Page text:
Two Poems by Kaiser Haq

Liking It

It’s the easiest thing to say
In the grey light of thinning hair:
I liked the world the way it was–
If only it had held steady
Time would be unchanging bliss!

What is it you so fondly remember
Amidst the glitches in recollection?
An album of snapshots,
Some video clips at best.
The mood that binds them together
Like an invisible rubber band
Comes out of a pocket you’re wearing out now.

Maybe you can see
Clearer than your fast-fading fate line
An arched gate confettied with creepers
Golden green in early morning light,
Maybe your olfactories thrill
At the musky odor of blossoms
On a long-dead mango tree.

Or a remembered tale may set you
Dream-walking down village tracks
After a hurricane lantern swinging
Beneath a bullock cart’s creaking chassis
Like a luminous pineapple…or scrotum.

But don’t forget:
Calm cannot be retroactive.
The willed insouciance of youth
Crumpled before manic urgencies.
Why look back on such routine tussles?
Besides,
From the bottom of the well
One can only look up.

Not that a benign gaze answers:
The twinkling could be tinsel
And lights no superior tomorrow.
Better just carve a squiggle
On softening grey timber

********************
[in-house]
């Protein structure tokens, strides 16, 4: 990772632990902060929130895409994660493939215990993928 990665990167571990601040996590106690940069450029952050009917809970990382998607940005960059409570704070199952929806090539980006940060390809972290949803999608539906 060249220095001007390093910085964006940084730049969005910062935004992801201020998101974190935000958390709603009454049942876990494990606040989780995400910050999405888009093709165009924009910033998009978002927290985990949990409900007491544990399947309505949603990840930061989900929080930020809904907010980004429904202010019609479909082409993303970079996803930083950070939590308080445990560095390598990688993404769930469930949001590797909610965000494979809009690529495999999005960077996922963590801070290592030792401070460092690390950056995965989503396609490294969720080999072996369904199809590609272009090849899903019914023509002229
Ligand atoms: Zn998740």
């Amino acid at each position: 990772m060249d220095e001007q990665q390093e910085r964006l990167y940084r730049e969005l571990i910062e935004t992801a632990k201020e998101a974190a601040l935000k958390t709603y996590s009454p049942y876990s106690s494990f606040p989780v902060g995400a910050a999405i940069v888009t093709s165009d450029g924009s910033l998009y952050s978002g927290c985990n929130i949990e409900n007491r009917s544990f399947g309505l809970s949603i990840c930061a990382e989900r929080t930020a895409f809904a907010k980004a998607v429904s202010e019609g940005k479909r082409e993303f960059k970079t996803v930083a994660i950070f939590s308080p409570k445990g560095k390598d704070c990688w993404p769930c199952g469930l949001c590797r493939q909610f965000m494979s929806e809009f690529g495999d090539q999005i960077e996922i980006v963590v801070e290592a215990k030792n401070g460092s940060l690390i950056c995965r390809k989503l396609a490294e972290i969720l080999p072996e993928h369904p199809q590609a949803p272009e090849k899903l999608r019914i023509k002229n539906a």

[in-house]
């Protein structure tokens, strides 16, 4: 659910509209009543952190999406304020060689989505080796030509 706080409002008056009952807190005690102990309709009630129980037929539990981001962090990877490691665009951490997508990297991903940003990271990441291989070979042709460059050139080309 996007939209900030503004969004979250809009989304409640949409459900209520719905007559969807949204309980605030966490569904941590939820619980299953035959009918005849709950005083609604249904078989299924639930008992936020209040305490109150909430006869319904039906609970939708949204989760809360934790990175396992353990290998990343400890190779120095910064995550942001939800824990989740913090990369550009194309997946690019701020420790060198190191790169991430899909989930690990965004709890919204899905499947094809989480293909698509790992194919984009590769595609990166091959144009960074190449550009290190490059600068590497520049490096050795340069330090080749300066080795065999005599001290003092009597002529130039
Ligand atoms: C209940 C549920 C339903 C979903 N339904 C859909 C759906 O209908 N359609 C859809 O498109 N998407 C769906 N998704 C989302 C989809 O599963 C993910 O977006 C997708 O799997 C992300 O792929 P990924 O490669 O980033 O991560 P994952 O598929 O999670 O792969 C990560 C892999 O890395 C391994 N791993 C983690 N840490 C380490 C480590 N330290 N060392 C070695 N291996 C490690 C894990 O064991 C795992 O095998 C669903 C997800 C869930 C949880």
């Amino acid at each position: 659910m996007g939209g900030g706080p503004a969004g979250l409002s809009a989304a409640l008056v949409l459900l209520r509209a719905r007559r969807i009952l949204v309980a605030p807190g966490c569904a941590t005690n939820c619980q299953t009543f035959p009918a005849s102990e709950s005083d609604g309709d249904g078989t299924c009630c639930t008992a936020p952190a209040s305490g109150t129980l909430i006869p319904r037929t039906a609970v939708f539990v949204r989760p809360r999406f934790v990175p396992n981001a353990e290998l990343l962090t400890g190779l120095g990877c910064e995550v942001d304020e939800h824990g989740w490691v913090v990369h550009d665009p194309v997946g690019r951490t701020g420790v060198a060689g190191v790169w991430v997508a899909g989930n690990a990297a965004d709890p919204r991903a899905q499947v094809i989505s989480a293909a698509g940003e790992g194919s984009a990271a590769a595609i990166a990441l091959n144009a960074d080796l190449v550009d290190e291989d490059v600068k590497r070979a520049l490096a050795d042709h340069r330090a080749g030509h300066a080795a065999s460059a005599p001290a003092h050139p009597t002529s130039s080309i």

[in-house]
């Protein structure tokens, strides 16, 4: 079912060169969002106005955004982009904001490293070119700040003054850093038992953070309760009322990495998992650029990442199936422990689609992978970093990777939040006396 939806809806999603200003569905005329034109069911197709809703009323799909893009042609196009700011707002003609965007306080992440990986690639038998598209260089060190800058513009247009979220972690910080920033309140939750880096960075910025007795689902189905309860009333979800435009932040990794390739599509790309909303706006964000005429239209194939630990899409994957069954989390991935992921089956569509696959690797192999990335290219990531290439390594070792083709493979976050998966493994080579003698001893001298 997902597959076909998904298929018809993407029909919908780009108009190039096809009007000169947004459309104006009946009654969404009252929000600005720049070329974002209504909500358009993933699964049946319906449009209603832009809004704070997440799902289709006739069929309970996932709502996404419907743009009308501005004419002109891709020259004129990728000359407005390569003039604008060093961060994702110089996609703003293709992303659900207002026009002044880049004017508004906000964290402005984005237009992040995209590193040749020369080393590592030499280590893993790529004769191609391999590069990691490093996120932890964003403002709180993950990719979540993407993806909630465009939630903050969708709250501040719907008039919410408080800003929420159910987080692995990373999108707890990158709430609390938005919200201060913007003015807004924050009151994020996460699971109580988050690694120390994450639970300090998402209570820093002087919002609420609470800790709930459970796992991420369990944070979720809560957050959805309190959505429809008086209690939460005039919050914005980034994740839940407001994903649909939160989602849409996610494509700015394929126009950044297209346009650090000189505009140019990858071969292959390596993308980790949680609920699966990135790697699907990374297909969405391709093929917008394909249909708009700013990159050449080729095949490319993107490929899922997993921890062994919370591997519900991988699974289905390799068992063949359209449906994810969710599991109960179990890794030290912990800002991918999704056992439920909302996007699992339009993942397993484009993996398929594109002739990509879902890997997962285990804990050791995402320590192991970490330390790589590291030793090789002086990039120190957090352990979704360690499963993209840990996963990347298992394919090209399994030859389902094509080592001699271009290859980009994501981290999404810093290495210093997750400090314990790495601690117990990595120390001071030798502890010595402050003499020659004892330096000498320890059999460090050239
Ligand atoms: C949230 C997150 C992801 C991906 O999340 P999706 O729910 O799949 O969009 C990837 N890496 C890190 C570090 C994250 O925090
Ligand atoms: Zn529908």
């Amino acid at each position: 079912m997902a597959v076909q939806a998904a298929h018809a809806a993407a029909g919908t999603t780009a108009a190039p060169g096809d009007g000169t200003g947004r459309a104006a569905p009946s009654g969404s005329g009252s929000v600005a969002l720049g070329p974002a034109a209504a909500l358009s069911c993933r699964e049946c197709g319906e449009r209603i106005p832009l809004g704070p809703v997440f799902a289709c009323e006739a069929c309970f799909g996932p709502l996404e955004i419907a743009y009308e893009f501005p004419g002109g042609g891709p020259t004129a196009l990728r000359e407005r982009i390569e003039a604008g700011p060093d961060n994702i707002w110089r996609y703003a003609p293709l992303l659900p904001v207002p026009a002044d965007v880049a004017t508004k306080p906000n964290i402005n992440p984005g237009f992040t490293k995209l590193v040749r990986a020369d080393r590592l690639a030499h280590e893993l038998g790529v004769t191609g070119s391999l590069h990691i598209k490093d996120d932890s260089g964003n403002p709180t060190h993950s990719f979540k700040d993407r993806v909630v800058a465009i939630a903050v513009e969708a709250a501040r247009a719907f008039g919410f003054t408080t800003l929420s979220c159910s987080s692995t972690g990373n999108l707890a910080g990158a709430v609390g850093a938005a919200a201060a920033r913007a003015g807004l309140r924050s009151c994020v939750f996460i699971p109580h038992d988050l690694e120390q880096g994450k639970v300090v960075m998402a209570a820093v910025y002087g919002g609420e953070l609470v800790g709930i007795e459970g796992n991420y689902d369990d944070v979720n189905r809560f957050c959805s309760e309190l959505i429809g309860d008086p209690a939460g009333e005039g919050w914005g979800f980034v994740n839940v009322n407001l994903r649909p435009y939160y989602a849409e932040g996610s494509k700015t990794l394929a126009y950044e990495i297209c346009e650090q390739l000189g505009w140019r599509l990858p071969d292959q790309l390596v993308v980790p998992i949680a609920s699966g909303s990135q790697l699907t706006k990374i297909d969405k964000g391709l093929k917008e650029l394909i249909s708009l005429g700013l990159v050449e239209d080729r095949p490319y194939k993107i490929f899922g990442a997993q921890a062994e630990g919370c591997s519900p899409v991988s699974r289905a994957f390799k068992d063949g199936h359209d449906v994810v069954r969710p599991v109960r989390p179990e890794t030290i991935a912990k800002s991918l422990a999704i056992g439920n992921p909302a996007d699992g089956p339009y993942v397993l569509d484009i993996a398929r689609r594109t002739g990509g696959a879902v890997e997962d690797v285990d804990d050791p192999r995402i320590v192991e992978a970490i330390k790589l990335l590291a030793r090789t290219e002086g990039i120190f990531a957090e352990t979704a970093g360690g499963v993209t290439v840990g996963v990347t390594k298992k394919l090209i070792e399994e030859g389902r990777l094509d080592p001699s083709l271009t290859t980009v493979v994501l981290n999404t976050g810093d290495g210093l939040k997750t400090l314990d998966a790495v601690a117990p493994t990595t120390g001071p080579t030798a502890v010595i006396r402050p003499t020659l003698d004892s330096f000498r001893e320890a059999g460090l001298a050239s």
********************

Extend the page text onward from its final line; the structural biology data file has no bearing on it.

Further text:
At amber-grey dusk
And hum under your breath:
I like it the way it is.


Poor Man Eating

Were I a painter
I am sure
My signature theme would be
The title of this poem.

The sun races to the zenith,
Imperious as an oriental autocrat.
The poor man crouches
In imitation Tommy Hilfiger rags
In the dwindling shade
Of a denuded tree.

His hands cradle
A bowl of fired earth–
It could be an Ouija board
To conjure up goodies,
Courtesy of the weak of conscience.

And when they come,
How he falls to it!
Eyes focused in mystic concentration,
Left arm protectively around
The pile of comestibles,
As right hand shovels them
Into an eager mouth.

I would paint the scene
Over and over
In luscious oil:
The painted proliferation
Might work magic,
Converting seeming impossibility
Into palpable reality:

All the world’s poor
Men and women
Gathered as if on the mythic day
Of final reckoning,
On this lowly earth,
Devouring earthly fare:
O the gods would come down
To bless and share!

Kaiser Haq is professor of English at Dhaka University. His Published in the Streets of Dhaka, Collected Poems 1966-2006 is available in city bookstores.

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